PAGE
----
Skip to content.

plope

Personal tools
You are here: Home » Members » chrism's Home » Python Advent Calendar 2012 Topic
 
 

Python Advent Calendar 2012 Topic

An entry for the 2012 Japanese advent calendar at http://connpass.com/event/1439/

Over the last few months I've been trying to integrate Pyramid, ZODB, relational databases, a payment gateway, a bulk email system, and a plethora of other bits of Python code big and small. Some of the time I've been doing this for customers, other times I've been doing it for open source projects. And I have to admit to you in all cases, after a while, I start to wonder just what in the hell I'm doing, and I daydream about maybe becoming a veterinarian.

That's because it's so damn hard to make systems do what you want them to do. Trying to integrate two or three things together to produce some outcome is always difficult. You have to deal with bad docs, downed servers, bugs, and deployment issues. You have to cope with version control, merging your changes with other people. And you often have to communicate with many people and explain yourself and the system to make sure it all works out ok. It's a real pain in the ass most of the time.

That's why the best software is really, really boring. It has docs that tell you what you need to know on a number of levels: an API guide, and integration examples. It has a mailing list with knowledgeable people who are willing to answer your questions. It has a nice website that doesn't make you want to gouge your eyes out. And that's it!

Pyramid and other Python web frameworks are useful and reliable; and honestly pretty dull. You configure a web framework to answer a request on a set of URLs; your job is to make all of the URLs do the right thing. The best systems will stay out of your way while you get this job done. The worst systems will put you into a rage by injecting themselves at every turn while they make you care about irrelevant things when you're just trying to get things done or by simply not working at all. Reasonable people can disagree about where the line is between useful and annoying, but I am thankful for very boring software.

I encourage everyone to celebrate boring software. Software itself should be dull as dirt. The excitement should come from creating boring software.

How do you create boring software? I'm not totally sure, but here's what seems to work for me:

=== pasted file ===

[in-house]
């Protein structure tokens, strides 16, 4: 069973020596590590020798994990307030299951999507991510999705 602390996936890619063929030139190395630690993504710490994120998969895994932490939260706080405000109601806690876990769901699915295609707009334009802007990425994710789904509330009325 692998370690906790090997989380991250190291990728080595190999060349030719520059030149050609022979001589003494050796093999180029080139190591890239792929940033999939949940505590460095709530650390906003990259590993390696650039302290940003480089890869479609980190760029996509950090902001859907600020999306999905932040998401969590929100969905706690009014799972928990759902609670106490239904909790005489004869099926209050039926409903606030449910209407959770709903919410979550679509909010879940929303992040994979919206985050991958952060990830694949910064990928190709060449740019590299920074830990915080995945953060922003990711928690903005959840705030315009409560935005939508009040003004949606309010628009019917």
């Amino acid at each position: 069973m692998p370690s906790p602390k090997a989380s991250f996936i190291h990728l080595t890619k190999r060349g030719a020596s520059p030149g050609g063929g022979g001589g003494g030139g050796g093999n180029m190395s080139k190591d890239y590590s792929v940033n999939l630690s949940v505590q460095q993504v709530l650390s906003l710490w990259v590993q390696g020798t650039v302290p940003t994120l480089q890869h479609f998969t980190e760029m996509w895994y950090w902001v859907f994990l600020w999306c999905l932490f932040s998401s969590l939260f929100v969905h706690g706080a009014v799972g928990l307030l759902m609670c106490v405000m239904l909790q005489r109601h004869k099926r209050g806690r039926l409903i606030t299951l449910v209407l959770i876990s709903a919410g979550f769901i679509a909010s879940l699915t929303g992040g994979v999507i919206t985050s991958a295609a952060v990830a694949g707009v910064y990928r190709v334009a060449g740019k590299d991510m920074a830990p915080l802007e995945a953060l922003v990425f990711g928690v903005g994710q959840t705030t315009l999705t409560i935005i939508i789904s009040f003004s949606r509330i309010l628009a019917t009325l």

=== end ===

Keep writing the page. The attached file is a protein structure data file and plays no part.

• Be honest with yourself. While you're writing a bit of code and you feel like you're in over your head, maybe you are. Don't ignore it. If you are in a position to ask for help, ask! Get it off your plate if you don't have the time to learn enough to feel comfortable. If you can't get it off your plate, make the effort to learn enough so you no longer feel like you're in over your head, and you understand exactly what you need to do and how to do it. This could take weeks or months for certain kinds of problems. If it's appropriate, take that time. If it's not, scale back expectations to meet reality.
  • Obsess over details. Don't inflict some half-baked thing you barely understand on your co-workers; or worse, inflict it on strangers who download it on the Internet. This is the opposite of creating boring software. Your initial reaction to someone telling you that there's a bug in your software should be skepticism. If it's not, it means you were not honest with yourself when you put it into production. You can get this kind of confidence by writing tests and documentation.
  • Create beautiful things. Don't allow yourself to be bullied into putting things you hate into production if at all possible. Be proud of your code.
  • Help, encourage, and compliment other developers. Use Stack Exchange, or IRC, or mailing lists to answer other people's questions. Any job, in my opinion, is almost completely pointless unless you're interacting with other humans in some way on a level that is not pure consumption or usury. You might as well just pick up trash in the park or become a stock broker. Keeping interested in the human side of software keeps things interesting and fun.
  • Try to stay positive. I'm personally a pretty pessimistic guy, and that helps me write very good software, because I expect nothing to work right. But in real life, you need to try to find the good things about situations that you find yourself in. To concentrate on the negative all the time will make you unhealthy, and you need to be healthy to make dull software.

If you do these things, it will be very difficult to avoid being happy, healthy and wealthy in your job, even if your software is terribly dull. Here's to a great 2013 for Python and web technologies!

Created by chrism
Last modified 2012-12-25 06:18 AM